Besides, the only way others could possibly envy our synod is if they were blissfully ignorant as to the struggles we endure and the divisions we have within. They must be looking solely at what we claim to believe, teach, and confess on paper. As far as that goes, I would understand them envying us, since I am convinced that what we believe, teach, and confess on paper is the truth. But, if they truly knew what was happening among us, I doubt very seriously that they would envy us. But, again, even if they did, why would we flaunt it? To do so is, as I said, absurd.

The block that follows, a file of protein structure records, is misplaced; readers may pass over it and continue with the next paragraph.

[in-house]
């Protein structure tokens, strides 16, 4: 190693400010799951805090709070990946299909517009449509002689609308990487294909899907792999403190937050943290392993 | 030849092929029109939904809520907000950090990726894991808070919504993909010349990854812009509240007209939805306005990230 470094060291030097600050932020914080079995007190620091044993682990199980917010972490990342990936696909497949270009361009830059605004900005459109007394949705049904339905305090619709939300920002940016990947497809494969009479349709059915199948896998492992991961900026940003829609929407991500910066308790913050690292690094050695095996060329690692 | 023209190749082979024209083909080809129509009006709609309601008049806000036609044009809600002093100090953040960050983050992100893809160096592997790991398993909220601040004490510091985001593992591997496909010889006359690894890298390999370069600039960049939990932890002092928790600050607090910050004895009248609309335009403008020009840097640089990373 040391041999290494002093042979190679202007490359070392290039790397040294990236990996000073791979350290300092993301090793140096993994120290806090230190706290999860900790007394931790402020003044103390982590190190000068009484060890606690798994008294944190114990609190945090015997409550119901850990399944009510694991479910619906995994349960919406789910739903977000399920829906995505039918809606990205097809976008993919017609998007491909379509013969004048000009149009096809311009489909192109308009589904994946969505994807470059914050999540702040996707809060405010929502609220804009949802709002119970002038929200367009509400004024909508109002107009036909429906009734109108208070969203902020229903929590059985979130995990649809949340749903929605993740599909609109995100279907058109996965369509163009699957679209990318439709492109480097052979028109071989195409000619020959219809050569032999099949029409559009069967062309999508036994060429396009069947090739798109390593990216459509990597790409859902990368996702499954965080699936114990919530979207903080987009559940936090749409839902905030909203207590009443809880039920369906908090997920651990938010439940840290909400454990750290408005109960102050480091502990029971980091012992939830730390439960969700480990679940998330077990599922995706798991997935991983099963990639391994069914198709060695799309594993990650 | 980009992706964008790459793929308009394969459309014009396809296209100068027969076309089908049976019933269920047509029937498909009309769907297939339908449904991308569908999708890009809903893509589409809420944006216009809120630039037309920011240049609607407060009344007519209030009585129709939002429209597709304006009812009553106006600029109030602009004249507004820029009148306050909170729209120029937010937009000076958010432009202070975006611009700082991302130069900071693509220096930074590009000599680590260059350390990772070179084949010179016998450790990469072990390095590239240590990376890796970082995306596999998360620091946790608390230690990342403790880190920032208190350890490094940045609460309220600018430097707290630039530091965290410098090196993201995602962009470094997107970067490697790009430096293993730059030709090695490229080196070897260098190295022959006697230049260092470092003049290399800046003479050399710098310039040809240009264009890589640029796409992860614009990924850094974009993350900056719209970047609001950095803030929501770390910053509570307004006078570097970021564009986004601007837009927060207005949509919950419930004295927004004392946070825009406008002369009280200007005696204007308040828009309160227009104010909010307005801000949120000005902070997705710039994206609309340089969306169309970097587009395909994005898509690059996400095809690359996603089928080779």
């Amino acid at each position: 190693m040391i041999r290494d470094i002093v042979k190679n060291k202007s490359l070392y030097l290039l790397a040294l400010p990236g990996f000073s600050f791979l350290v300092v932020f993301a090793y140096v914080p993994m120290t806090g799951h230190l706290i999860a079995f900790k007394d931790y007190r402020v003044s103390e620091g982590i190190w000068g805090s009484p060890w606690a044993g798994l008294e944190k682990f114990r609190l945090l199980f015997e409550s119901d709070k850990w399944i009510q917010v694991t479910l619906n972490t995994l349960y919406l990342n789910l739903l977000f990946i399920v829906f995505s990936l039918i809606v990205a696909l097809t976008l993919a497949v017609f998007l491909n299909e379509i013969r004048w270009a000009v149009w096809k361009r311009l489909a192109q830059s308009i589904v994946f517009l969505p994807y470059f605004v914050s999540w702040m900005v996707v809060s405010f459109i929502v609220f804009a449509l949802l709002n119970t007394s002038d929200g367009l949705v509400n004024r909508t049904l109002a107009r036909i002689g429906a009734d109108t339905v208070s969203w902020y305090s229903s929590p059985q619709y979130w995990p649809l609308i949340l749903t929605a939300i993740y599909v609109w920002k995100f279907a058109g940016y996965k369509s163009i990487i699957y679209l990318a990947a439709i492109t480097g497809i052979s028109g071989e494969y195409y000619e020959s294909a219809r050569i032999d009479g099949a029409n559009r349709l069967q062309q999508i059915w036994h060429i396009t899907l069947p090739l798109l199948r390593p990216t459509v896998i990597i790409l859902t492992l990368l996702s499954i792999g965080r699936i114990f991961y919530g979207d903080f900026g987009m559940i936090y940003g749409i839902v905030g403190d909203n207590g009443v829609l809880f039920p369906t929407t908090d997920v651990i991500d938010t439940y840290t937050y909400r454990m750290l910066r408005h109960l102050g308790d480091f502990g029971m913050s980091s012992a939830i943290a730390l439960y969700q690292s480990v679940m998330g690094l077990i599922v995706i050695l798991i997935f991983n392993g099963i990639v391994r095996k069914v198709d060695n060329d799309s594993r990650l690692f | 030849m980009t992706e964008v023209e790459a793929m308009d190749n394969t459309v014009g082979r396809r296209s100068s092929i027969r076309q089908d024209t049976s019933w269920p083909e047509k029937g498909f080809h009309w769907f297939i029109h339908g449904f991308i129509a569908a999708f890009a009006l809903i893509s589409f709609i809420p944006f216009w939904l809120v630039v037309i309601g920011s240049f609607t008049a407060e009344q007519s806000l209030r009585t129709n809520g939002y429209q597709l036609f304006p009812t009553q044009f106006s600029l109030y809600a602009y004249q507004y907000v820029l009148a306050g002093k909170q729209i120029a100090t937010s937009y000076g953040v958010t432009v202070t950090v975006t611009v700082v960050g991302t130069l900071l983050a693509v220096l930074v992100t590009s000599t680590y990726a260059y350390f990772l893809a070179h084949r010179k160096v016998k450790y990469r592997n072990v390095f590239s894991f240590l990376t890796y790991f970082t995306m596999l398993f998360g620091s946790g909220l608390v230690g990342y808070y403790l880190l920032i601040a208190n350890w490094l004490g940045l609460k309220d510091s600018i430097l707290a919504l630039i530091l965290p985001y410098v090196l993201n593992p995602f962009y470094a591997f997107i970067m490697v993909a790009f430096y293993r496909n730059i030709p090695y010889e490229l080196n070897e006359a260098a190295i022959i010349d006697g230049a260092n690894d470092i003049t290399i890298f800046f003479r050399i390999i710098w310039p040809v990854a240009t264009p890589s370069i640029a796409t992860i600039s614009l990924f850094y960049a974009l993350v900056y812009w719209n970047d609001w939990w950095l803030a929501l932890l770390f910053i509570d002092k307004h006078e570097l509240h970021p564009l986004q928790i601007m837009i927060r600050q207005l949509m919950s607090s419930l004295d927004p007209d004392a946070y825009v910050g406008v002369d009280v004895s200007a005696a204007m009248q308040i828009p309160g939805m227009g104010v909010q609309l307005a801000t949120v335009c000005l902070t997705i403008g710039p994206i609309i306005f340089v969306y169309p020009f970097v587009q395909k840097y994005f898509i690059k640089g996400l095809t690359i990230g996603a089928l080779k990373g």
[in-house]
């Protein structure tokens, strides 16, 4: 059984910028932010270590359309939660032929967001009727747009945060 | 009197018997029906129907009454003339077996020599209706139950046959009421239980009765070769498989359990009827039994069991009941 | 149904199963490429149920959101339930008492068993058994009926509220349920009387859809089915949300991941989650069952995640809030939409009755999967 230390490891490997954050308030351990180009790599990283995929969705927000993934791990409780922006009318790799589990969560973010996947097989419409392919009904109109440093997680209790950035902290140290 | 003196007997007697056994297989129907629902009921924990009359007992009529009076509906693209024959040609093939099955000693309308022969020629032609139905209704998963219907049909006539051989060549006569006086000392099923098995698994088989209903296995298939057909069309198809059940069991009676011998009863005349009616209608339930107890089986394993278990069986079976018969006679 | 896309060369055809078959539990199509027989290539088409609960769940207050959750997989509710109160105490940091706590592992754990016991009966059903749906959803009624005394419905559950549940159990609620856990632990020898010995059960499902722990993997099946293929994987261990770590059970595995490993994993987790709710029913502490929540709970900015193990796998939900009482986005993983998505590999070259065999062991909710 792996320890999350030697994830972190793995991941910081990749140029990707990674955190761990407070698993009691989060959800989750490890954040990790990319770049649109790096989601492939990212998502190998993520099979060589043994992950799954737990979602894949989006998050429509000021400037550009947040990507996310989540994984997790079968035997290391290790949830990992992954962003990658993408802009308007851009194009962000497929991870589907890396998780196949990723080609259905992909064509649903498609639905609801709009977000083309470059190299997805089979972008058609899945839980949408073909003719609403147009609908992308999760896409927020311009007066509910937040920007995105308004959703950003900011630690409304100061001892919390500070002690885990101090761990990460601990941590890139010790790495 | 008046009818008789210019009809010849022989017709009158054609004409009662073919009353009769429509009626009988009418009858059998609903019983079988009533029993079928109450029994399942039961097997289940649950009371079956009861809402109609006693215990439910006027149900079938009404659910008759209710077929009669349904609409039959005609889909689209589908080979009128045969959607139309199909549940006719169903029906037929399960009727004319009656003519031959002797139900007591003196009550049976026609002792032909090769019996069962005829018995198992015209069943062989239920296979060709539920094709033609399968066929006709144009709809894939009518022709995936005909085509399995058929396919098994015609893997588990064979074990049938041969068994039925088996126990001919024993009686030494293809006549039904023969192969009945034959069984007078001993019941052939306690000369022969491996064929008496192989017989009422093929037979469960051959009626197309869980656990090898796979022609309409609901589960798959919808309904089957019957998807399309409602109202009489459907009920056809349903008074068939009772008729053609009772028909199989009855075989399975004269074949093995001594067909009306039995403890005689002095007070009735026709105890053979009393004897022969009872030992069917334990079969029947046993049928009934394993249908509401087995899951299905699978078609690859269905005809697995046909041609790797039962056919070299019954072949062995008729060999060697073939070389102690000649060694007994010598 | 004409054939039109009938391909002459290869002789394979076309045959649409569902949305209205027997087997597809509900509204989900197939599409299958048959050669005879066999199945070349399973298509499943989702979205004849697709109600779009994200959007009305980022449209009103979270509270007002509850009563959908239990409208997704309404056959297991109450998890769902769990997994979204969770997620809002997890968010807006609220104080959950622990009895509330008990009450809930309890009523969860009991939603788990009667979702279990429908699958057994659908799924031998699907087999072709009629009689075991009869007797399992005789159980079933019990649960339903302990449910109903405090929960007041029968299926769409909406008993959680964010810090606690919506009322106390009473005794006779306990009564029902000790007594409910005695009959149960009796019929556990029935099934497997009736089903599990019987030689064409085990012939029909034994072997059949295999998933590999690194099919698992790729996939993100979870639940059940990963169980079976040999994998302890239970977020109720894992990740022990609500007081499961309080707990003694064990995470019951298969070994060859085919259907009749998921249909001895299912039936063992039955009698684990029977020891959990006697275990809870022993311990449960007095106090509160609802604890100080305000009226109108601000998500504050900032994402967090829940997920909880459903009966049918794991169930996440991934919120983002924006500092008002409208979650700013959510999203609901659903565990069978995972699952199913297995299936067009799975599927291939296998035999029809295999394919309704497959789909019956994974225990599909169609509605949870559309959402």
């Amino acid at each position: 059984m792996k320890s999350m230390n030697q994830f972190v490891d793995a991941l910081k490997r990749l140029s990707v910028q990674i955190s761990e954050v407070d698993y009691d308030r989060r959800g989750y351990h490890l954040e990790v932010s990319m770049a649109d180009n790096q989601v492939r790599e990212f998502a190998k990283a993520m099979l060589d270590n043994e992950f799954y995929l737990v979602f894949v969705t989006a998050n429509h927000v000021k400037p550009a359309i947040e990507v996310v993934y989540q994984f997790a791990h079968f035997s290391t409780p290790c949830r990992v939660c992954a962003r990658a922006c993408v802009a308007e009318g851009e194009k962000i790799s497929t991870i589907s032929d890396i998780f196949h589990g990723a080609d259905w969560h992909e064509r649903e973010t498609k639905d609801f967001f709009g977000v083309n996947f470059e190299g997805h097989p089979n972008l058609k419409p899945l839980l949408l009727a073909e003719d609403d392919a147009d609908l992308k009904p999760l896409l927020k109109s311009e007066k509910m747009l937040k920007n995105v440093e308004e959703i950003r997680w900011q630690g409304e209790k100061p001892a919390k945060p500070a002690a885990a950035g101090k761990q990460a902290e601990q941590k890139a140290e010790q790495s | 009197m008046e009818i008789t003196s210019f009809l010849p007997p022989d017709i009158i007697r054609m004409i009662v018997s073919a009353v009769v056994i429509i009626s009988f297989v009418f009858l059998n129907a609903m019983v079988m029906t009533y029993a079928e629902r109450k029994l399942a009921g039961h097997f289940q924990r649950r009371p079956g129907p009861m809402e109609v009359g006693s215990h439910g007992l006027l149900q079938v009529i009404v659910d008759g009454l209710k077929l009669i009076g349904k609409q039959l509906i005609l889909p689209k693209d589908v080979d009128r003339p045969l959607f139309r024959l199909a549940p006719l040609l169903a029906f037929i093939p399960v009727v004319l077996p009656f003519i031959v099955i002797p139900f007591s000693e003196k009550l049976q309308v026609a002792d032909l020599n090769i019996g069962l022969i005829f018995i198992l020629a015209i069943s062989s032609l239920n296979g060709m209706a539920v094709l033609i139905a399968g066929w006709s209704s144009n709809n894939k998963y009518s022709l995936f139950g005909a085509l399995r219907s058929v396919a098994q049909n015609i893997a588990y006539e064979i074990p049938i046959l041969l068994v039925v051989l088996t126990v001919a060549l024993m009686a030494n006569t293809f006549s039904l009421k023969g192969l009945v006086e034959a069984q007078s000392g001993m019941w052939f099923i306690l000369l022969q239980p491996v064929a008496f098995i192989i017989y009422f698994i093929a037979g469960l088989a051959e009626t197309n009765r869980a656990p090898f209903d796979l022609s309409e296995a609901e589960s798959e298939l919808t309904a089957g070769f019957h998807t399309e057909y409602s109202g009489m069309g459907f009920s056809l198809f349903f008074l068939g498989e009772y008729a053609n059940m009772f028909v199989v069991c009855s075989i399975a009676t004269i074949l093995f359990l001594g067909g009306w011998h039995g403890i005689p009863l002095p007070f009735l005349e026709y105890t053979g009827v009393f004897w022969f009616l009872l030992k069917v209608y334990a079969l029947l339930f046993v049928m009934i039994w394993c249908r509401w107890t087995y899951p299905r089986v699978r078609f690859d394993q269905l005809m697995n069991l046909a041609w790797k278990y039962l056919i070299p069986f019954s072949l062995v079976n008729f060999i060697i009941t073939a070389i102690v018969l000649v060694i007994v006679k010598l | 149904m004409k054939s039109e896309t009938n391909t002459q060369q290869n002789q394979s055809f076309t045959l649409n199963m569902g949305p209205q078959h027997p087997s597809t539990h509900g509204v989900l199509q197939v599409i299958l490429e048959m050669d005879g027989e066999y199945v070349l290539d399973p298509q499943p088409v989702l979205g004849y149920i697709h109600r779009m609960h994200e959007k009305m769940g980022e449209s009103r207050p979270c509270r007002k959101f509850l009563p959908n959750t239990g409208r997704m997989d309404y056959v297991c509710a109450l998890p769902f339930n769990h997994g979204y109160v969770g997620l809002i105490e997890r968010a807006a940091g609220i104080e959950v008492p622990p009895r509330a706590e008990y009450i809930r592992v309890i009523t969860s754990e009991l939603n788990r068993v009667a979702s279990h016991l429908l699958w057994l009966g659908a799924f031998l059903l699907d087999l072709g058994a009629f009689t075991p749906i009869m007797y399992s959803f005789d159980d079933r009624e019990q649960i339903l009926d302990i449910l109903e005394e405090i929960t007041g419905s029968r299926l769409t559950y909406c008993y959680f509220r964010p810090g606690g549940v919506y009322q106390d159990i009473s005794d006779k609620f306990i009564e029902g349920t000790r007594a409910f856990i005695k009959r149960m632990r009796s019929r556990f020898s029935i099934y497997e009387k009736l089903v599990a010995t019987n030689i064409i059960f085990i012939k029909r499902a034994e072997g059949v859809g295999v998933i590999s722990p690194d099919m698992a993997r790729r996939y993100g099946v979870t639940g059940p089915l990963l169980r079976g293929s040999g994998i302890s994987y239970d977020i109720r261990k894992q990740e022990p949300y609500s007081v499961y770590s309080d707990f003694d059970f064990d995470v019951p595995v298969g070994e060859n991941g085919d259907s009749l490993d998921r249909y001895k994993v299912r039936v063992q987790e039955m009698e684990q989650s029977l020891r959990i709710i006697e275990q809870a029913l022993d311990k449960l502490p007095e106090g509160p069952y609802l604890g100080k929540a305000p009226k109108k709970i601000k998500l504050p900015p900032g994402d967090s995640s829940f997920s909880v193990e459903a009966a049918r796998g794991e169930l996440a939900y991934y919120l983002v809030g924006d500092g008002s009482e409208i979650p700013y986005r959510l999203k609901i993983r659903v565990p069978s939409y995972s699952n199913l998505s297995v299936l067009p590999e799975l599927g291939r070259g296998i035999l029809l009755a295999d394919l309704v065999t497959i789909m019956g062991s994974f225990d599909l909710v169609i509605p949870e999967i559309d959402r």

And lest anyone think I'm all wet in saying all this, just listen to Pres. Kieschnick as he concludes his book. You'll need to go here and read the poem by Robert Frost, titled "The Woodpile," first. Go ahead. I'll wait.
Good, now that you've read that, here are Pres. Kieschnick's concluding words: